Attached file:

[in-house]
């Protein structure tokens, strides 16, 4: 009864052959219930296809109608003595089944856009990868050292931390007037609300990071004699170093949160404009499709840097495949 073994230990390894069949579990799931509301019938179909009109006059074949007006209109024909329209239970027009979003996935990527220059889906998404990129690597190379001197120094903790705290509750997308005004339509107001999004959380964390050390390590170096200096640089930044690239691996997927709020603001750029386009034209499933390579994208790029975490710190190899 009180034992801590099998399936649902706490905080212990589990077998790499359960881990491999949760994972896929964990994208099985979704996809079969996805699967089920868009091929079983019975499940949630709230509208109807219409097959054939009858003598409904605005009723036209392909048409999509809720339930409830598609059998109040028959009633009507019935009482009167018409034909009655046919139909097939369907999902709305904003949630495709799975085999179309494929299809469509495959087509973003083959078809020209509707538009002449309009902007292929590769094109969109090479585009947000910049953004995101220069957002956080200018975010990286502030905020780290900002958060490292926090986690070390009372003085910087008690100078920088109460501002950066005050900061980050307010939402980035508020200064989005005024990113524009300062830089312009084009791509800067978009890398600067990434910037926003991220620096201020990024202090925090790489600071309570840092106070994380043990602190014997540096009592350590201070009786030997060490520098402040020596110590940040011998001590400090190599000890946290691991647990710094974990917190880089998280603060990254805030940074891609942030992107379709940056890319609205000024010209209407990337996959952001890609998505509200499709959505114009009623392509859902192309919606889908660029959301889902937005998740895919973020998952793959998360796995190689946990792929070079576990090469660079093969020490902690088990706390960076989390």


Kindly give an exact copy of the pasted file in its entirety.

[in-house]
């Protein structure tokens, strides 16, 4: 009864052959219930296809109608003595089944856009990868050292931390007037609300990071004699170093949160404009499709840097495949 073994230990390894069949579990799931509301019938179909009109006059074949007006209109024909329209239970027009979003996935990527220059889906998404990129690597190379001197120094903790705290509750997308005004339509107001999004959380964390050390390590170096200096640089930044690239691996997927709020603001750029386009034209499933390579994208790029975490710190190899 009180034992801590099998399936649902706490905080212990589990077998790499359960881990491999949760994972896929964990994208099985979704996809079969996805699967089920868009091929079983019975499940949630709230509208109807219409097959054939009858003598409904605005009723036209392909048409999509809720339930409830598609059998109040028959009633009507019935009482009167018409034909009655046919139909097939369907999902709305904003949630495709799975085999179309494929299809469509495959087509973003083959078809020209509707538009002449309009902007292929590769094109969109090479585009947000910049953004995101220069957002956080200018975010990286502030905020780290900002958060490292926090986690070390009372003085910087008690100078920088109460501002950066005050900061980050307010939402980035508020200064989005005024990113524009300062830089312009084009791509800067978009890398600067990434910037926003991220620096201020990024202090925090790489600071309570840092106070994380043990602190014997540096009592350590201070009786030997060490520098402040020596110590940040011998001590400090190599000890946290691991647990710094974990917190880089998280603060990254805030940074891609942030992107379709940056890319609205000024010209209407990337996959952001890609998505509200499709959505114009009623392509859902192309919606889908660029959301889902937005998740895919973020998952793959998360796995190689946990792929070079576990090469660079093969020490902690088990706390960076989390």